Thursday, May 20, 2010

I Ching and mistrust in the markets

As I was watching the market mayhem today and reading about Germany’s decision to ban certain types of short selling I reflected about my recent post on I Ching hexagram 38. Opposition and how it could be applied to that decision. The markets seemed just to be regaining some poise following the announcement of the bailout for the Euro when Germany announced the ban on short selling. The markets interpreted this as a sign of panic or as a sign that the German Government knew something the market didn’t and investors promptly started selling off again. Having just written that post, I saw in this another example of misunderstanding and mistrust in a situation of ‘opposition’:

If we think, in pursuing our path, that everything is going against us, and we suspect that we are not getting the help we need, this hexagram tells us that we are mistaken; we are being helped, although we don’t realize it. We should not allow ourself to become isolated through mistrust.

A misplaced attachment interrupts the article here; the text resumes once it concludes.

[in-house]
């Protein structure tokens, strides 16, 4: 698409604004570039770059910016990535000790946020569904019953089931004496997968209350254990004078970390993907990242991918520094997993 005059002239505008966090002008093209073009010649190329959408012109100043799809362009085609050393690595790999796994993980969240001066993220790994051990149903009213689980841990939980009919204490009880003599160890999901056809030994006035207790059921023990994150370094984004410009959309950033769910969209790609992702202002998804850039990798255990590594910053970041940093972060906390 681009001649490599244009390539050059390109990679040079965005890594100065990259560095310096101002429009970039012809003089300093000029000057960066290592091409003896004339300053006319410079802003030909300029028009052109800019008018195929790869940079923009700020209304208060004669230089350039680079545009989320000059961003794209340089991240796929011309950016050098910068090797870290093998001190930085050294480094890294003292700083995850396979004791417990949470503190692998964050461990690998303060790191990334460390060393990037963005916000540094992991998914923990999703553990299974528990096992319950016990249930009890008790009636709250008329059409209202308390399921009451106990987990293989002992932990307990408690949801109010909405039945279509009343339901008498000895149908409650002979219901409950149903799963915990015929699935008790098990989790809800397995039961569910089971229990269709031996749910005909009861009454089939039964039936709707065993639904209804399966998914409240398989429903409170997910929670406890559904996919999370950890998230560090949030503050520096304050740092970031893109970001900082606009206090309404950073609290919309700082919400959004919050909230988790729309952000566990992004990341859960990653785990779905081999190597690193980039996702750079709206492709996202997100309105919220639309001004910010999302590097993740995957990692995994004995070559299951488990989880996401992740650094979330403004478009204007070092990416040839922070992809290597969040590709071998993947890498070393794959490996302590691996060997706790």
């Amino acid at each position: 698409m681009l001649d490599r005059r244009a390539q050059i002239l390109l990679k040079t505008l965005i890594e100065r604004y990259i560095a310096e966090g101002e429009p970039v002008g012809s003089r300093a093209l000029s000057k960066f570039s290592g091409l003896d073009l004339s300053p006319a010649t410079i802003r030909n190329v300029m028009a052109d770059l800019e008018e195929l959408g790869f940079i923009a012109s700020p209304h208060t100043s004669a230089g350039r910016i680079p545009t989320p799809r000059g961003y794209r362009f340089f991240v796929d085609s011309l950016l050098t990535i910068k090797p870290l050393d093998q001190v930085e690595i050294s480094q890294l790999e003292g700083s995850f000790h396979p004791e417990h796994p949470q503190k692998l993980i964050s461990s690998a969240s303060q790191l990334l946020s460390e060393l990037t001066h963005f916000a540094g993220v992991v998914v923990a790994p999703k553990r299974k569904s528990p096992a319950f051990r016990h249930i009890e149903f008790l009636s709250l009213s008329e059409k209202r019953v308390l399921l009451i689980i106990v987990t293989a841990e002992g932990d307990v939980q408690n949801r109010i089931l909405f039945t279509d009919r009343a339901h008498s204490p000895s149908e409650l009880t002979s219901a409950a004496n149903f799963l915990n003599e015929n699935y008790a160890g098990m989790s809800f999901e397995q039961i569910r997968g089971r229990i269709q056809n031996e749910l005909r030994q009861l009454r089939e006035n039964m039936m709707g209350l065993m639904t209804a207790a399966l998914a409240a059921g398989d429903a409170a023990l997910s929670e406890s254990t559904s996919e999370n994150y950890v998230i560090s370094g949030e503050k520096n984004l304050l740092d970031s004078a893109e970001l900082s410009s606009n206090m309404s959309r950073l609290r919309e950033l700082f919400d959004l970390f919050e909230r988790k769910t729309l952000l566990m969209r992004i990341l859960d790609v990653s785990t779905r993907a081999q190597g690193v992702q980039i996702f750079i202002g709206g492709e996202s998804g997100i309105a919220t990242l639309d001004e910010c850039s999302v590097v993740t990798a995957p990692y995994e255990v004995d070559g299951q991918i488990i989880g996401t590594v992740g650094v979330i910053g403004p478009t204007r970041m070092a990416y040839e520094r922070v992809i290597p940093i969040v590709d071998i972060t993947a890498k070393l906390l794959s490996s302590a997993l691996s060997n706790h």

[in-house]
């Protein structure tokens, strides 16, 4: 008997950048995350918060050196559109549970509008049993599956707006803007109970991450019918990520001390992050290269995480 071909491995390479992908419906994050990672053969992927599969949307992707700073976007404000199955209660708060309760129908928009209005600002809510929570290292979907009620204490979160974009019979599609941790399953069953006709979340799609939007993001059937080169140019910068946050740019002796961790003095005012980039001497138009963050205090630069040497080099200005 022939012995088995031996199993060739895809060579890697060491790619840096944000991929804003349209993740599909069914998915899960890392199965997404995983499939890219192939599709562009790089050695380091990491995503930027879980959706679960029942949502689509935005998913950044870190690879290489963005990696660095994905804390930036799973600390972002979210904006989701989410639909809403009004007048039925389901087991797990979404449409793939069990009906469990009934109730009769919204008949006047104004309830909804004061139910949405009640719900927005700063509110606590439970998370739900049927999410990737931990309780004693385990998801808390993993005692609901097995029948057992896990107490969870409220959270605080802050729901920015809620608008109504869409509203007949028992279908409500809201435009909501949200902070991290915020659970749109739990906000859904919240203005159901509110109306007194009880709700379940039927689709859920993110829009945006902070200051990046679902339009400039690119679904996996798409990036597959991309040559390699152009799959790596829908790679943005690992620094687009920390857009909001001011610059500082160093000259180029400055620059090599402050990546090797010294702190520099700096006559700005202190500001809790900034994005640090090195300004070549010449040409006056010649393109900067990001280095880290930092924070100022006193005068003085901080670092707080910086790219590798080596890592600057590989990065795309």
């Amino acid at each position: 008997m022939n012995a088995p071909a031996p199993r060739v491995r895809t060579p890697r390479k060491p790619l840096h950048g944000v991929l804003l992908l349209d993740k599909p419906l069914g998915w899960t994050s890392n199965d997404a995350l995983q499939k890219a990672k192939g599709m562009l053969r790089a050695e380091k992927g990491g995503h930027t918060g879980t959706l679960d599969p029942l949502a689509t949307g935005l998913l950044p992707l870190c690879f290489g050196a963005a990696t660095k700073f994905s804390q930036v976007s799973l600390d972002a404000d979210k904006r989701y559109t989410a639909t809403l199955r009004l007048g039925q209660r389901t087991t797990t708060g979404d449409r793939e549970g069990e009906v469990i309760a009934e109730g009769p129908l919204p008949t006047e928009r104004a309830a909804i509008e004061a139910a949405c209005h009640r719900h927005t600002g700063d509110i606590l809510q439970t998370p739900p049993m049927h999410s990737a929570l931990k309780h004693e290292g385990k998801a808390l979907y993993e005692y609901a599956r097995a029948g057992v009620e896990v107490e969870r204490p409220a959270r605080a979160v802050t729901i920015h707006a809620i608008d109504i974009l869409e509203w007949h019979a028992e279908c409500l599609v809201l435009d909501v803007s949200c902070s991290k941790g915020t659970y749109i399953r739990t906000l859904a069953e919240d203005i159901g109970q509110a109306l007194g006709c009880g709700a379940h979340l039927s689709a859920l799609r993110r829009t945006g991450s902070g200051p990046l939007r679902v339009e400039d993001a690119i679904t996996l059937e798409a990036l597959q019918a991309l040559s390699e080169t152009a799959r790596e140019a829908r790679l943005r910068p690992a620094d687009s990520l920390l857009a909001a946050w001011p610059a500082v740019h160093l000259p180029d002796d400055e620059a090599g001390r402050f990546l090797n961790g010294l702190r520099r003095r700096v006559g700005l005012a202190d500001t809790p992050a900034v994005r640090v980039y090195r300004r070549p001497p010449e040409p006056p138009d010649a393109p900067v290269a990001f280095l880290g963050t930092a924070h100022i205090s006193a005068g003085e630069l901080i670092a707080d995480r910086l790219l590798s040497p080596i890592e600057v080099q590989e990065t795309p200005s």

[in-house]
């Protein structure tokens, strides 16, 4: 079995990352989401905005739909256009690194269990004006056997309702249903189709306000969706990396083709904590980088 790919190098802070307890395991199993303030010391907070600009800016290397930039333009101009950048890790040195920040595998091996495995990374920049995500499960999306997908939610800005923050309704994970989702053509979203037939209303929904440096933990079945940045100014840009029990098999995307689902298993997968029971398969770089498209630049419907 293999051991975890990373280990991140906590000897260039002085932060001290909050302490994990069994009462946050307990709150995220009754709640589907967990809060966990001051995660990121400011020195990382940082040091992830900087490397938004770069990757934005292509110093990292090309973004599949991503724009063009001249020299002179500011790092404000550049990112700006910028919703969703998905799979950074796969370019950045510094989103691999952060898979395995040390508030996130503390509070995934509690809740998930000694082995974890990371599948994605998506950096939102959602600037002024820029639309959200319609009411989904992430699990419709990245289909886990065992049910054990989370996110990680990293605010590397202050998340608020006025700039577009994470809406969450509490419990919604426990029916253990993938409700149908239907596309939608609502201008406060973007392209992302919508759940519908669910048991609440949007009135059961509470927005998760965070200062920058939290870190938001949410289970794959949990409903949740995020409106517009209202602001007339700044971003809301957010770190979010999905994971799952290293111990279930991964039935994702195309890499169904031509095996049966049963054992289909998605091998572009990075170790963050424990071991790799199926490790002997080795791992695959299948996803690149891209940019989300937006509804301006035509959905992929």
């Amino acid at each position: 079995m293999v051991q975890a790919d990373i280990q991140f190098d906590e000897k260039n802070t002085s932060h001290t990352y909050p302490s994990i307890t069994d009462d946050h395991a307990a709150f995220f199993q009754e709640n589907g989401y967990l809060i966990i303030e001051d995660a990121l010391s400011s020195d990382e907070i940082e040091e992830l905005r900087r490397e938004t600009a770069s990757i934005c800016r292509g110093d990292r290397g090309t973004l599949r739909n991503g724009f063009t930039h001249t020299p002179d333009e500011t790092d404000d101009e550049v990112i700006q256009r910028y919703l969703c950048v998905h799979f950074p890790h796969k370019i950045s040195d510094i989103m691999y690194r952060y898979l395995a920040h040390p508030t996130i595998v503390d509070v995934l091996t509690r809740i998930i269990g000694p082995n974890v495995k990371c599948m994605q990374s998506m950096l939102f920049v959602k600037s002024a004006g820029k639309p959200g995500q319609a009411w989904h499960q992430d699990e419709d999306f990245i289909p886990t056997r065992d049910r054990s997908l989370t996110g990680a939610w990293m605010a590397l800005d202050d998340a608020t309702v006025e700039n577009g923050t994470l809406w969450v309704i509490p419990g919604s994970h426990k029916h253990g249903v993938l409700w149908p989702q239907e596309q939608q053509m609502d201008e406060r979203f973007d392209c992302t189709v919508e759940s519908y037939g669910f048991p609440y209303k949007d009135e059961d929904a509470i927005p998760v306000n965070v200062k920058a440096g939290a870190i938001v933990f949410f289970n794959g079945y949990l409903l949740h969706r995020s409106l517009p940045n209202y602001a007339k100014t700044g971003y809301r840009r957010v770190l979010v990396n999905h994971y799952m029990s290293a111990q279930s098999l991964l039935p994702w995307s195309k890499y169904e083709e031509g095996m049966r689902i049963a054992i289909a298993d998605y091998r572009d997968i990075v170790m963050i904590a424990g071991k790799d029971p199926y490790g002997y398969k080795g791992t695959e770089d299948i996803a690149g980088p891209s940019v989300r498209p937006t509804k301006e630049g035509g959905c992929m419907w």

The Germans would have been far better off not trying to support the Euro through ‘force’ for what they have attempted has had the opposite effect and has merely created more distrust and misunderstanding:

Fire and water never mingle. It is the same with enlightenment and worry. We cannot see with clarity as long as we are subject to restless fears. Opposition (misunderstanding) occurs because of mistrust, doubt, fear, or anxiety. Events which appear evil may provide the only means by which matters may be clarified and corrected. Before clarity can be attained mistrust must be eliminated by refusing to listen to our arguing ego.

The underlying problem, the truth of the problem, is not about controlling speculation, but about reducing debt and about the solidarity of the EEC in taking the necessary action. Address the underlying truth and there will be no need to use force.

If we are in a situation of opposition to someone because of misunderstanding, we inwardly go in opposite directions. This cannot be rectified by frontal attacks or brusqueness, or by wooing them. Mistrust bars this. We must simply go on our own way in dignity, and depend on the power of truth to gently penetrate through.

No comments:

Discover The Tale of Genji, the 11th Century classic of Japan (click image)

Discover The Tale of Genji, the 11th Century classic of Japan (click image)
Kiyomizudera Temple has a large veranda looking out over Kyoto and beyond